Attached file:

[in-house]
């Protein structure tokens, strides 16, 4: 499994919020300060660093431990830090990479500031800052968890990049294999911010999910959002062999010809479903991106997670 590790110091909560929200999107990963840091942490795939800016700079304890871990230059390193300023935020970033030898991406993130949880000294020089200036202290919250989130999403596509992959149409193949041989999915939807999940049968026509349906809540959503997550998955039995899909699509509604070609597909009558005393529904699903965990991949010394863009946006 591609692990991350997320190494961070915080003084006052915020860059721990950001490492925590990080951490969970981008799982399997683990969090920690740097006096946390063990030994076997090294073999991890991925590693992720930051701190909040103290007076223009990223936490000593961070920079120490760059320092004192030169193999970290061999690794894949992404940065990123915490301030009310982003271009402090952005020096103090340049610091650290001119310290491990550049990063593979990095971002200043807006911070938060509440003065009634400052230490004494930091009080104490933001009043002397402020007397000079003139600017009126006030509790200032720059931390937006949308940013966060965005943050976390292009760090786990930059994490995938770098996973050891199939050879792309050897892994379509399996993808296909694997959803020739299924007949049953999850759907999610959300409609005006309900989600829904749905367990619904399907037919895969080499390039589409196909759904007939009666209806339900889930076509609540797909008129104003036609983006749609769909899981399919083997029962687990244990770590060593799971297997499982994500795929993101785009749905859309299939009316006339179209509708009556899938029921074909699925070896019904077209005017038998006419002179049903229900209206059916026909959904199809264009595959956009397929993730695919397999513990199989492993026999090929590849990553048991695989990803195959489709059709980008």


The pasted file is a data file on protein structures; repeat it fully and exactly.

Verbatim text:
[in-house]
């Protein structure tokens, strides 16, 4: 499994919020300060660093431990830090990479500031800052968890990049294999911010999910959002062999010809479903991106997670 590790110091909560929200999107990963840091942490795939800016700079304890871990230059390193300023935020970033030898991406993130949880000294020089200036202290919250989130999403596509992959149409193949041989999915939807999940049968026509349906809540959503997550998955039995899909699509509604070609597909009558005393529904699903965990991949010394863009946006 591609692990991350997320190494961070915080003084006052915020860059721990950001490492925590990080951490969970981008799982399997683990969090920690740097006096946390063990030994076997090294073999991890991925590693992720930051701190909040103290007076223009990223936490000593961070920079120490760059320092004192030169193999970290061999690794894949992404940065990123915490301030009310982003271009402090952005020096103090340049610091650290001119310290491990550049990063593979990095971002200043807006911070938060509440003065009634400052230490004494930091009080104490933001009043002397402020007397000079003139600017009126006030509790200032720059931390937006949308940013966060965005943050976390292009760090786990930059994490995938770098996973050891199939050879792309050897892994379509399996993808296909694997959803020739299924007949049953999850759907999610959300409609005006309900989600829904749905367990619904399907037919895969080499390039589409196909759904007939009666209806339900889930076509609540797909008129104003036609983006749609769909899981399919083997029962687990244990770590060593799971297997499982994500795929993101785009749905859309299939009316006339179209509708009556899938029921074909699925070896019904077209005017038998006419002179049903229900209206059916026909959904199809264009595959956009397929993730695919397999513990199989492993026999090929590849990553048991695989990803195959489709059709980008």